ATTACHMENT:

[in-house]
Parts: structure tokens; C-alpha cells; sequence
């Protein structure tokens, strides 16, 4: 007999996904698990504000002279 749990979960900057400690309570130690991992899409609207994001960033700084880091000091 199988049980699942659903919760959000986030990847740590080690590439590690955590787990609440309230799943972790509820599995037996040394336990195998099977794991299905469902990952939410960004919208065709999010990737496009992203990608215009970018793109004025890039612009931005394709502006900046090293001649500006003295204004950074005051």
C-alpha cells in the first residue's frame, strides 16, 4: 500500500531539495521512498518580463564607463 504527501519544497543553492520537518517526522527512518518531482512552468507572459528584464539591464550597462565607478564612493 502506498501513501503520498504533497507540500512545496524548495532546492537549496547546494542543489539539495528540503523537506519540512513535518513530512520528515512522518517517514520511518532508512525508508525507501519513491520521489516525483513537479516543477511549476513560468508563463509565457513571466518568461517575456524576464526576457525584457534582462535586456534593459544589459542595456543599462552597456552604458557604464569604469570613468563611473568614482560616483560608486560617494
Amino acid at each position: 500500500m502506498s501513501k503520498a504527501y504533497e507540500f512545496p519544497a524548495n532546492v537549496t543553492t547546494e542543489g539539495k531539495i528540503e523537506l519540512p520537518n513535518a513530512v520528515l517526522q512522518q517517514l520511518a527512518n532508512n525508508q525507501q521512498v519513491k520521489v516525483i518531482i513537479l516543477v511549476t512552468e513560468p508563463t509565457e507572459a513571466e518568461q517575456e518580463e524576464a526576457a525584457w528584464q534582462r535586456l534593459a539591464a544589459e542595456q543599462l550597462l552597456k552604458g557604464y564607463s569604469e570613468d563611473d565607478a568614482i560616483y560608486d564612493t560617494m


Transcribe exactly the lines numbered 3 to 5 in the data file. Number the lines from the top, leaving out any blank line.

């Protein structure tokens, strides 16, 4: 007999996904698990504000002279 749990979960900057400690309570130690991992899409609207994001960033700084880091000091 199988049980699942659903919760959000986030990847740590080690590439590690955590787990609440309230799943972790509820599995037996040394336990195998099977794991299905469902990952939410960004919208065709999010990737496009992203990608215009970018793109004025890039612009931005394709502006900046090293001649500006003295204004950074005051």
C-alpha cells in the first residue's frame, strides 16, 4: 500500500531539495521512498518580463564607463 504527501519544497543553492520537518517526522527512518518531482512552468507572459528584464539591464550597462565607478564612493 502506498501513501503520498504533497507540500512545496524548495532546492537549496547546494542543489539539495528540503523537506519540512513535518513530512520528515512522518517517514520511518532508512525508508525507501519513491520521489516525483513537479516543477511549476513560468508563463509565457513571466518568461517575456524576464526576457525584457534582462535586456534593459544589459542595456543599462552597456552604458557604464569604469570613468563611473568614482560616483560608486560617494
Amino acid at each position: 500500500m502506498s501513501k503520498a504527501y504533497e507540500f512545496p519544497a524548495n532546492v537549496t543553492t547546494e542543489g539539495k531539495i528540503e523537506l519540512p520537518n513535518a513530512v520528515l517526522q512522518q517517514l520511518a527512518n532508512n525508508q525507501q521512498v519513491k520521489v516525483i518531482i513537479l516543477v511549476t512552468e513560468p508563463t509565457e507572459a513571466e518568461q517575456e518580463e524576464a526576457a525584457w528584464q534582462r535586456l534593459a539591464a544589459e542595456q543599462l550597462l552597456k552604458g557604464y564607463s569604469e570613468d563611473d565607478a568614482i560616483y560608486d564612493t560617494m